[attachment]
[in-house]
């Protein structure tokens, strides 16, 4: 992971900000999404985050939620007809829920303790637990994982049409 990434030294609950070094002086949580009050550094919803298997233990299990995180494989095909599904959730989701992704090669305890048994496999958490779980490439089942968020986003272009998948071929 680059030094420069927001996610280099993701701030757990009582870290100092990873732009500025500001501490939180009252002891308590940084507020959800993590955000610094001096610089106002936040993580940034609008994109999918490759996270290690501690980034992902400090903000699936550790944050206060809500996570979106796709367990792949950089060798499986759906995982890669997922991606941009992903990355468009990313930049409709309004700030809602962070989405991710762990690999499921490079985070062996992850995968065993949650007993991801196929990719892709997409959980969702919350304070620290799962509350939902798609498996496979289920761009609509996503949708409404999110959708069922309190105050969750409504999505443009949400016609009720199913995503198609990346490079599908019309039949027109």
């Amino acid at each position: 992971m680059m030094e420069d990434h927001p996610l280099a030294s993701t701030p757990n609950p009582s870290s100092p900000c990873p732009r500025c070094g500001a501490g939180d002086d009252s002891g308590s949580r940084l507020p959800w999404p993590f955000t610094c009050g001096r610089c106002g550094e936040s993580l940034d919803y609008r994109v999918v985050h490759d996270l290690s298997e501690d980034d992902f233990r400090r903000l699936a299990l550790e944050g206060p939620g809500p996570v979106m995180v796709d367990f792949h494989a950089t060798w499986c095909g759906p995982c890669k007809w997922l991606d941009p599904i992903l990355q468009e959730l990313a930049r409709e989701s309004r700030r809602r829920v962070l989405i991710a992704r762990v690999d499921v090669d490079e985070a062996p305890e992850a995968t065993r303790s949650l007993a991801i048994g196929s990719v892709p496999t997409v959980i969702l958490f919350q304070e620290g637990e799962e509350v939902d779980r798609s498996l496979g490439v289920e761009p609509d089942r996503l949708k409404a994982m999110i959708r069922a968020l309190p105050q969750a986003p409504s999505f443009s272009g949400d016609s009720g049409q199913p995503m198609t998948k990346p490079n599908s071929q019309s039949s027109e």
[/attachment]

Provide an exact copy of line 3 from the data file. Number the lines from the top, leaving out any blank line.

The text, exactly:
């Amino acid at each position: 992971m680059m030094e420069d990434h927001p996610l280099a030294s993701t701030p757990n609950p009582s870290s100092p900000c990873p732009r500025c070094g500001a501490g939180d002086d009252s002891g308590s949580r940084l507020p959800w999404p993590f955000t610094c009050g001096r610089c106002g550094e936040s993580l940034d919803y609008r994109v999918v985050h490759d996270l290690s298997e501690d980034d992902f233990r400090r903000l699936a299990l550790e944050g206060p939620g809500p996570v979106m995180v796709d367990f792949h494989a950089t060798w499986c095909g759906p995982c890669k007809w997922l991606d941009p599904i992903l990355q468009e959730l990313a930049r409709e989701s309004r700030r809602r829920v962070l989405i991710a992704r762990v690999d499921v090669d490079e985070a062996p305890e992850a995968t065993r303790s949650l007993a991801i048994g196929s990719v892709p496999t997409v959980i969702l958490f919350q304070e620290g637990e799962e509350v939902d779980r798609s498996l496979g490439v289920e761009p609509d089942r996503l949708k409404a994982m999110i959708r069922a968020l309190p105050q969750a986003p409504s999505f443009s272009g949400d016609s009720g049409q199913p995503m198609t998948k990346p490079n599908s071929q019309s039949s027109e």